Some years ago I was talking with a father who had recently lost his son.  His son passed away at 41 years old after a long, difficult battle with cancer, and I officiated at his funeral.  It was a tough loss, as you can imagine.  The father made a comment that took me back.  He referenced the passage in Matthew 7:9 – Which of you, if your son asks for bread, will give him a stone?  He looked me right in the eye and said, all God has given me is a bag of rocks.

That’s a tough statement, isn’t it?  But this was a father who was hurting deeply from the loss of his son.  His words weren’t all that different from those of Mary and Martha; as they questioned Jesus about what they perceived was his inaction toward Lazarus, this father questioned God through his perception that God did not do enough.

Loss often makes people question.  Loss often makes people angry.  Those are emotions that have to come out.  If they are pushed inside they will only cause further heartbreak.  But we often find ourselves uncomfortable with the questions and the anger and the frustration, don’t we?  We don’t know what to say, and we don’t know what to do, so sometimes do or say the wrong things.  We will say, now, now, don’t feel that way.  Don’t say those things.  I don’t think it’s very helpful to tell people how they should feel.  People simply feel the way they feel.  You can’t put a timetable on grief and you can’t put parameters on how people should feel.

It hurts to see those you love hurting.  Jesus was certainly not immune to the hurts of others; in fact, he was extremely sensitized to the suffering and pain of others, which is why he wept.  He knew what he was going to do about Lazarus, but his love for Mary and Martha and his empathy for them touched his heart in a great way.  We see over and over again in the gospels the emotions of Jesus.  He was often moved by the plight and the suffering of others.  One of the phrases often used about Jesus is he had compassion on them (such as in Matthew 9:36 – when he saw the crowds, he had compassion on them, because they were harassed and helpless, like sheep without a shepherd).

In spite of the reaction of Mary and Martha to Jesus, what’s interesting is that Mary and Martha simply sent word to Jesus that Lazarus was sick – Lord, the one you love is sick (verse 3).  Notice they do not ask him to come; they knew he would come.  Have you ever heard the words I knew you would come?  Those are very powerful words.  Mary and Martha knew Jesus would come.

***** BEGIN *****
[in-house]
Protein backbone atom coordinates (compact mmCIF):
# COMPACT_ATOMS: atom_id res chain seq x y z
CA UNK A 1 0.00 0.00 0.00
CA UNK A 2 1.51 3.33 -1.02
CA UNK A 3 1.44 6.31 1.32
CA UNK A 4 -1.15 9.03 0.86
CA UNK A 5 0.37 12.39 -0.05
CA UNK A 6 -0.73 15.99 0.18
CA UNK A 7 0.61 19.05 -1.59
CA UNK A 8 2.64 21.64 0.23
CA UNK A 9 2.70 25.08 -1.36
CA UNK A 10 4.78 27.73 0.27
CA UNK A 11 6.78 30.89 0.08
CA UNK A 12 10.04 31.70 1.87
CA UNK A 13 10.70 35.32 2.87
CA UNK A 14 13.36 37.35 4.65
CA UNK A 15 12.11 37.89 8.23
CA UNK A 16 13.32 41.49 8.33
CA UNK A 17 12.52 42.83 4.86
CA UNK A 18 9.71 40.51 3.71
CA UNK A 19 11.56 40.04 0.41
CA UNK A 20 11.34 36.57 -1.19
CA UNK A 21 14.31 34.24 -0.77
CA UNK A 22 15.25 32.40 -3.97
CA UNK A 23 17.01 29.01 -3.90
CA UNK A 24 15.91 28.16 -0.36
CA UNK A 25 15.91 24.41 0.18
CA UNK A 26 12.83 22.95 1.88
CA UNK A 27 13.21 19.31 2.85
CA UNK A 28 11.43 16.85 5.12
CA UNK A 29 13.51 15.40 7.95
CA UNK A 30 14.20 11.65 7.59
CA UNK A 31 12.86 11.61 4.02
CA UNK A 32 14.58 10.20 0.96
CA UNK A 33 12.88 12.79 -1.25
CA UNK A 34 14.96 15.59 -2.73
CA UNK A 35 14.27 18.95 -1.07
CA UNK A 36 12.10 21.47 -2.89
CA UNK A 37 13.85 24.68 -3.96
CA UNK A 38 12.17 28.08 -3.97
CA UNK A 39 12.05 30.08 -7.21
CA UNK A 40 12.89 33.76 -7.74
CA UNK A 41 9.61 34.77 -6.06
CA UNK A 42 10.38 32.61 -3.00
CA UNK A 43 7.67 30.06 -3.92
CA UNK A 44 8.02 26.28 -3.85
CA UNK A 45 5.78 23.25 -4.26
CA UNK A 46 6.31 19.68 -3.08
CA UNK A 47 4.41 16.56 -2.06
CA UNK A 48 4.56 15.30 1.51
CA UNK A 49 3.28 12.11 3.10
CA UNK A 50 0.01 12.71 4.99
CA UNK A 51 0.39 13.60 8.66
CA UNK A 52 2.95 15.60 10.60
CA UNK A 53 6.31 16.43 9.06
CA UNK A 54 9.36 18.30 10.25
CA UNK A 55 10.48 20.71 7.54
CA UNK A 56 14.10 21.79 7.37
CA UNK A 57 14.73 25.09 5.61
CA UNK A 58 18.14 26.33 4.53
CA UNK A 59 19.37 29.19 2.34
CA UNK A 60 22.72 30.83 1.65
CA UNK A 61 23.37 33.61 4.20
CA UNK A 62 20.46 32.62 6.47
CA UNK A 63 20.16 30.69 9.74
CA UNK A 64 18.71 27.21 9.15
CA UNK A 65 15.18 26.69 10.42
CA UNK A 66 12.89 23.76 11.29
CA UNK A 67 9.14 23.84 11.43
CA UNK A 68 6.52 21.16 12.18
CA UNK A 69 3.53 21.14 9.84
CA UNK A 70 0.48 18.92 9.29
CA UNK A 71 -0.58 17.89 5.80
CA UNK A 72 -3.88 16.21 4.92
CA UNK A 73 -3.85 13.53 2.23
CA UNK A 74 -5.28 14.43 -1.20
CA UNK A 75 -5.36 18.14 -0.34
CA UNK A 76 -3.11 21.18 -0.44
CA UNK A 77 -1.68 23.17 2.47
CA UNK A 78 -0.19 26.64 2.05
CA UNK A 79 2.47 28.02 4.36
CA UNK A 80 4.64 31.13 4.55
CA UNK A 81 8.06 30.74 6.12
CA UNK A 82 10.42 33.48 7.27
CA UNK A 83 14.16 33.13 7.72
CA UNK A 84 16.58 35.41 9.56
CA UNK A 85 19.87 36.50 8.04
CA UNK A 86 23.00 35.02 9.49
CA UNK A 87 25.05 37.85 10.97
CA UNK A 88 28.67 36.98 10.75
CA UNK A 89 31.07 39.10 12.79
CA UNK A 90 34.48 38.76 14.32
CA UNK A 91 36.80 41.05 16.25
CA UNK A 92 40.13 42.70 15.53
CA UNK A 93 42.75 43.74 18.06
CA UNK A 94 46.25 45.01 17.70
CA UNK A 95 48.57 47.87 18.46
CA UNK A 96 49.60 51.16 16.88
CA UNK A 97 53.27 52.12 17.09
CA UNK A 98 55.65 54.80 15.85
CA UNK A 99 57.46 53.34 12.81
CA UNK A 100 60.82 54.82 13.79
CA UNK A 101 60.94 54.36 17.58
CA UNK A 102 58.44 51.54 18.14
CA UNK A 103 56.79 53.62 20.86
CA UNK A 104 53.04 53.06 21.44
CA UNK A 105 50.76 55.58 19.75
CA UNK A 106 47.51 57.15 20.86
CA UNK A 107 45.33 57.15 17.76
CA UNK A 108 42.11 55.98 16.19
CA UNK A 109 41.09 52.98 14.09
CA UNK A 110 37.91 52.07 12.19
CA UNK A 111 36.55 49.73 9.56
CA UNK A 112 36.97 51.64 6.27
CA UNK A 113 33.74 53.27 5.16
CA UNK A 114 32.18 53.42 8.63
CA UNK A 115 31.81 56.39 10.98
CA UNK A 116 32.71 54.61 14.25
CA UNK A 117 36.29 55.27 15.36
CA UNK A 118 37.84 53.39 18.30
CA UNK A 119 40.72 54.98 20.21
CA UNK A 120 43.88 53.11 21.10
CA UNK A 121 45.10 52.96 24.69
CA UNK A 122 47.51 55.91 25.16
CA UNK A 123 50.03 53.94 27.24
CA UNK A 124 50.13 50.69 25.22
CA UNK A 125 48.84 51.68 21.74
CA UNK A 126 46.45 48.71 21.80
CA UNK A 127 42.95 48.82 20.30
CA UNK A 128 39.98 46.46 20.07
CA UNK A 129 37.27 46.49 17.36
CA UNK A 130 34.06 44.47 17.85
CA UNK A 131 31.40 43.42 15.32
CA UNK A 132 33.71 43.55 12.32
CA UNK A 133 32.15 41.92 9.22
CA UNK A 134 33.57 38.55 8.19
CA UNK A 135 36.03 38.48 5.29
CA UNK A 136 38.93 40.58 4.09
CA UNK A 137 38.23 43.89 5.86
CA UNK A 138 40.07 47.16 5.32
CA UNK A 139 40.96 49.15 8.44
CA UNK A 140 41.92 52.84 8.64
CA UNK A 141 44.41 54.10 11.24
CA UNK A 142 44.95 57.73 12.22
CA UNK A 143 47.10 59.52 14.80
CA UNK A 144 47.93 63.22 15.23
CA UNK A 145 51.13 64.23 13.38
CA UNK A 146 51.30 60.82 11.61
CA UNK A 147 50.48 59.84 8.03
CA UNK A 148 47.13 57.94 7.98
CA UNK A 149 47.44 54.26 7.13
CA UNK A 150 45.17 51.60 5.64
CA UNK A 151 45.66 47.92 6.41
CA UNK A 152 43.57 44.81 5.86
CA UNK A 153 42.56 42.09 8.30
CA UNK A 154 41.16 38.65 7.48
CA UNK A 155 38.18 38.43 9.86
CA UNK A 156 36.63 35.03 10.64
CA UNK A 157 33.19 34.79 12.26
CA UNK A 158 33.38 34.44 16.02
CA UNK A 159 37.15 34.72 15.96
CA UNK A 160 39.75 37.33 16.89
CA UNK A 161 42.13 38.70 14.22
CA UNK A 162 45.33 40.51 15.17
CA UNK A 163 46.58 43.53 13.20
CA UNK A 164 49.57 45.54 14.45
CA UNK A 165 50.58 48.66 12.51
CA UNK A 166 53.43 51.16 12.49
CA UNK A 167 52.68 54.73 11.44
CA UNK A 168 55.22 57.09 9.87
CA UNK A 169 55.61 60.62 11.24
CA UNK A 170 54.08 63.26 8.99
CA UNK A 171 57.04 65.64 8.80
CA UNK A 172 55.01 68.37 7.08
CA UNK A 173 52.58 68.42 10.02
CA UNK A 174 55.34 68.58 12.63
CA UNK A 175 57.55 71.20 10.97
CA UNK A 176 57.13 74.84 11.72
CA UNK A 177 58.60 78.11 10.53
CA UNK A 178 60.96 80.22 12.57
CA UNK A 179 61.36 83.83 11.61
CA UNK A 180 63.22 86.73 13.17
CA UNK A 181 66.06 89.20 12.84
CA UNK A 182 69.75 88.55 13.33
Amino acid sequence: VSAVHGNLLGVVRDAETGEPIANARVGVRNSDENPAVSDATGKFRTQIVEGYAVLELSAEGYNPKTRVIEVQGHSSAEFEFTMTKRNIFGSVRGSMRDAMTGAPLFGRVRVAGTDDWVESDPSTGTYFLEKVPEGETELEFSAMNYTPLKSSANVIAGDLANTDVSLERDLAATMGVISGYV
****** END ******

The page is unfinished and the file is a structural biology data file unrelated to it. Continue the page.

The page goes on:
Jesus did not come on their schedule, but he did come.  I don’t understand God’s timing.  None of us do, but God has some kind of timing in mind.  I think patience can trump understanding.  I don’t understand the way God works, or the timing involved in how he works, but as I age I am more willing to be patient when it comes to his timing. 

The heart of this passage is certainly the raising of Lazarus.  In that great miracle Jesus is demonstrating that he is the resurrection and the life.

I vividly remember the first funeral I officiated for a young child.  It was a bitterly cold winter day, such as we’ve experienced this week.  It was early in the year and the ground was covered with ice and snow and a cold wind was blowing.  The cold, hard winter landscape seemed to reflect the cold, hard reality of loss for the young couple who had suffered such a terrible loss.  Their baby, only a few months old, had passed away.  What can possibly be said to bring any comfort or meaning in the midst of such tragic circumstances?  There is no way to take away the pain of such a loss, but it is possible to speak a word of hope.  Because Jesus is the resurrection and the life we can affirm that life does not end with our last breath, it only transitions.  It transitions from life in this world into life in the next world.  When we take our final breath in this temporal world, we take our next breath in eternity.  When the sun sets on this life, we are raised to the dawn of a new life.  Those truths, while they do not remove grief and loss from our lives, give us hope, and hope is what we so desperately need in life, especially when we have experienced grief.